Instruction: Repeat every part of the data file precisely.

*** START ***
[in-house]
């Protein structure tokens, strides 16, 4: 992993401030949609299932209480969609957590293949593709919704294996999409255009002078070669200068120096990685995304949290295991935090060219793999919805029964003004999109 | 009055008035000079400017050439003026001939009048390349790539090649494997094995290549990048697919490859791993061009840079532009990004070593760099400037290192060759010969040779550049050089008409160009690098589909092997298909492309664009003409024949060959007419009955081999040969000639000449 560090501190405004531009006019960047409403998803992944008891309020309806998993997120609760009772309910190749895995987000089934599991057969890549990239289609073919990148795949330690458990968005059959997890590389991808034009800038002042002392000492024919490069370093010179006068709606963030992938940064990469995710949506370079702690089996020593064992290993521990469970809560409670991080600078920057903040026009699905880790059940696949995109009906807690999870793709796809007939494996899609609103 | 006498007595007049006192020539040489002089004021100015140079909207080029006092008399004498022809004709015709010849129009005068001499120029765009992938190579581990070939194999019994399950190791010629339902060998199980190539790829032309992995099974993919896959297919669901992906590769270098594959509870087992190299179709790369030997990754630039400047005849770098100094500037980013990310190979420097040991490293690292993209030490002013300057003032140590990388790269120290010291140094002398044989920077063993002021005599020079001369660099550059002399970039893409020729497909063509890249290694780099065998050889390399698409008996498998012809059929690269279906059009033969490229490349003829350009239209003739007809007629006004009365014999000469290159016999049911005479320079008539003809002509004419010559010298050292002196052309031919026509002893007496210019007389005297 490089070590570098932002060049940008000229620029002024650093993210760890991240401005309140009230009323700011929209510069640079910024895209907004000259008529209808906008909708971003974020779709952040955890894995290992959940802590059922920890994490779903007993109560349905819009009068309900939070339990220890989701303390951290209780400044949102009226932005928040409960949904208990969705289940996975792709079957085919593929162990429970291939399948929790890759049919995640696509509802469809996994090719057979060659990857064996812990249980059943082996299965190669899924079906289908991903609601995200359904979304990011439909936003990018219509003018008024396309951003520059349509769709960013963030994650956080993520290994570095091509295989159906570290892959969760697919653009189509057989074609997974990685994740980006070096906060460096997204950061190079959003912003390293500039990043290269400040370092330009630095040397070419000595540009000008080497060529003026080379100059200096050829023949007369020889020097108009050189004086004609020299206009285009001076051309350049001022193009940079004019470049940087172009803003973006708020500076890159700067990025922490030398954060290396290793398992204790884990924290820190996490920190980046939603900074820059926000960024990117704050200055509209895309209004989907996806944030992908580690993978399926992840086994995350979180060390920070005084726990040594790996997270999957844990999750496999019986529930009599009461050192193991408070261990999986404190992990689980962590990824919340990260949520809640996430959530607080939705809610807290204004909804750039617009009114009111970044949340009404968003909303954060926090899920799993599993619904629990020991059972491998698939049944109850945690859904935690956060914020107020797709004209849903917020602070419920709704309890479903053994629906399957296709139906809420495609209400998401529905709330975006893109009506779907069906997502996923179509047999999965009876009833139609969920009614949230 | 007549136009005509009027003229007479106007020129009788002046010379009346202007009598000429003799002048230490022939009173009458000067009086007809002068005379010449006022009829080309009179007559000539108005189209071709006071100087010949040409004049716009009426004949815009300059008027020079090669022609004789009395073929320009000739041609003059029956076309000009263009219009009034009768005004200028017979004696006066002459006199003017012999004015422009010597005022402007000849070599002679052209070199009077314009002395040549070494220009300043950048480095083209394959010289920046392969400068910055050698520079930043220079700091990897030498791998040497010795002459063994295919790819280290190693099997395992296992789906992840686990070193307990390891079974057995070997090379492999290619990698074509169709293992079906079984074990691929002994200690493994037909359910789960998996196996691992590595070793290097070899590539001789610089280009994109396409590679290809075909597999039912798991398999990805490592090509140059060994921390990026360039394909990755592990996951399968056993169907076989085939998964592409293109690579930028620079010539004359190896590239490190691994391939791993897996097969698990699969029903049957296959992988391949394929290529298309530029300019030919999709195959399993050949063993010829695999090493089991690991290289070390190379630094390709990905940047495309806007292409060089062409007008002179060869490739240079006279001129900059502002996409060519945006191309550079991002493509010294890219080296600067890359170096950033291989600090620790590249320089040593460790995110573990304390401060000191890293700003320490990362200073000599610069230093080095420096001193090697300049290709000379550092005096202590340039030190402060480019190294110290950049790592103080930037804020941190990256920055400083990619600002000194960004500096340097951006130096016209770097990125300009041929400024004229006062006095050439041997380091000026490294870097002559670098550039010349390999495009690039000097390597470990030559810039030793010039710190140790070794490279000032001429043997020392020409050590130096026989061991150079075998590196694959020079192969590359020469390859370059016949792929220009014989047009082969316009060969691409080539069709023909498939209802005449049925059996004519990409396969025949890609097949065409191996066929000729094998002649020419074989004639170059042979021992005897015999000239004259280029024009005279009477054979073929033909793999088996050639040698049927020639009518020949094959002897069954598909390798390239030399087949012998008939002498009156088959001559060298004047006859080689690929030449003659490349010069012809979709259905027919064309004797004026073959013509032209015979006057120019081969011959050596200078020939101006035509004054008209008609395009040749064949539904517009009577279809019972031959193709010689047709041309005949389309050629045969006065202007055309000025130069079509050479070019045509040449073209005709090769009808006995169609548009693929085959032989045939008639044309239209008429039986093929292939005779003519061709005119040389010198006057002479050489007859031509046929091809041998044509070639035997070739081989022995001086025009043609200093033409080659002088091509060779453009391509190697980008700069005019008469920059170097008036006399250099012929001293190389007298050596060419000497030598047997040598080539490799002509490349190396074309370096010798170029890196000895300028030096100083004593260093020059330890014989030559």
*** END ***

[in-house]
């Protein structure tokens, strides 16, 4: 992993401030949609299932209480969609957590293949593709919704294996999409255009002078070669200068120096990685995304949290295991935090060219793999919805029964003004999109 | 009055008035000079400017050439003026001939009048390349790539090649494997094995290549990048697919490859791993061009840079532009990004070593760099400037290192060759010969040779550049050089008409160009690098589909092997298909492309664009003409024949060959007419009955081999040969000639000449 560090501190405004531009006019960047409403998803992944008891309020309806998993997120609760009772309910190749895995987000089934599991057969890549990239289609073919990148795949330690458990968005059959997890590389991808034009800038002042002392000492024919490069370093010179006068709606963030992938940064990469995710949506370079702690089996020593064992290993521990469970809560409670991080600078920057903040026009699905880790059940696949995109009906807690999870793709796809007939494996899609609103 | 006498007595007049006192020539040489002089004021100015140079909207080029006092008399004498022809004709015709010849129009005068001499120029765009992938190579581990070939194999019994399950190791010629339902060998199980190539790829032309992995099974993919896959297919669901992906590769270098594959509870087992190299179709790369030997990754630039400047005849770098100094500037980013990310190979420097040991490293690292993209030490002013300057003032140590990388790269120290010291140094002398044989920077063993002021005599020079001369660099550059002399970039893409020729497909063509890249290694780099065998050889390399698409008996498998012809059929690269279906059009033969490229490349003829350009239209003739007809007629006004009365014999000469290159016999049911005479320079008539003809002509004419010559010298050292002196052309031919026509002893007496210019007389005297 490089070590570098932002060049940008000229620029002024650093993210760890991240401005309140009230009323700011929209510069640079910024895209907004000259008529209808906008909708971003974020779709952040955890894995290992959940802590059922920890994490779903007993109560349905819009009068309900939070339990220890989701303390951290209780400044949102009226932005928040409960949904208990969705289940996975792709079957085919593929162990429970291939399948929790890759049919995640696509509802469809996994090719057979060659990857064996812990249980059943082996299965190669899924079906289908991903609601995200359904979304990011439909936003990018219509003018008024396309951003520059349509769709960013963030994650956080993520290994570095091509295989159906570290892959969760697919653009189509057989074609997974990685994740980006070096906060460096997204950061190079959003912003390293500039990043290269400040370092330009630095040397070419000595540009000008080497060529003026080379100059200096050829023949007369020889020097108009050189004086004609020299206009285009001076051309350049001022193009940079004019470049940087172009803003973006708020500076890159700067990025922490030398954060290396290793398992204790884990924290820190996490920190980046939603900074820059926000960024990117704050200055509209895309209004989907996806944030992908580690993978399926992840086994995350979180060390920070005084726990040594790996997270999957844990999750496999019986529930009599009461050192193991408070261990999986404190992990689980962590990824919340990260949520809640996430959530607080939705809610807290204004909804750039617009009114009111970044949340009404968003909303954060926090899920799993599993619904629990020991059972491998698939049944109850945690859904935690956060914020107020797709004209849903917020602070419920709704309890479903053994629906399957296709139906809420495609209400998401529905709330975006893109009506779907069906997502996923179509047999999965009876009833139609969920009614949230 | 007549136009005509009027003229007479106007020129009788002046010379009346202007009598000429003799002048230490022939009173009458000067009086007809002068005379010449006022009829080309009179007559000539108005189209071709006071100087010949040409004049716009009426004949815009300059008027020079090669022609004789009395073929320009000739041609003059029956076309000009263009219009009034009768005004200028017979004696006066002459006199003017012999004015422009010597005022402007000849070599002679052209070199009077314009002395040549070494220009300043950048480095083209394959010289920046392969400068910055050698520079930043220079700091990897030498791998040497010795002459063994295919790819280290190693099997395992296992789906992840686990070193307990390891079974057995070997090379492999290619990698074509169709293992079906079984074990691929002994200690493994037909359910789960998996196996691992590595070793290097070899590539001789610089280009994109396409590679290809075909597999039912798991398999990805490592090509140059060994921390990026360039394909990755592990996951399968056993169907076989085939998964592409293109690579930028620079010539004359190896590239490190691994391939791993897996097969698990699969029903049957296959992988391949394929290529298309530029300019030919999709195959399993050949063993010829695999090493089991690991290289070390190379630094390709990905940047495309806007292409060089062409007008002179060869490739240079006279001129900059502002996409060519945006191309550079991002493509010294890219080296600067890359170096950033291989600090620790590249320089040593460790995110573990304390401060000191890293700003320490990362200073000599610069230093080095420096001193090697300049290709000379550092005096202590340039030190402060480019190294110290950049790592103080930037804020941190990256920055400083990619600002000194960004500096340097951006130096016209770097990125300009041929400024004229006062006095050439041997380091000026490294870097002559670098550039010349390999495009690039000097390597470990030559810039030793010039710190140790070794490279000032001429043997020392020409050590130096026989061991150079075998590196694959020079192969590359020469390859370059016949792929220009014989047009082969316009060969691409080539069709023909498939209802005449049925059996004519990409396969025949890609097949065409191996066929000729094998002649020419074989004639170059042979021992005897015999000239004259280029024009005279009477054979073929033909793999088996050639040698049927020639009518020949094959002897069954598909390798390239030399087949012998008939002498009156088959001559060298004047006859080689690929030449003659490349010069012809979709259905027919064309004797004026073959013509032209015979006057120019081969011959050596200078020939101006035509004054008209008609395009040749064949539904517009009577279809019972031959193709010689047709041309005949389309050629045969006065202007055309000025130069079509050479070019045509040449073209005709090769009808006995169609548009693929085959032989045939008639044309239209008429039986093929292939005779003519061709005119040389010198006057002479050489007859031509046929091809041998044509070639035997070739081989022995001086025009043609200093033409080659002088091509060779453009391509190697980008700069005019008469920059170097008036006399250099012929001293190389007298050596060419000497030598047997040598080539490799002509490349190396074309370096010798170029890196000895300028030096100083004593260093020059330890014989030559």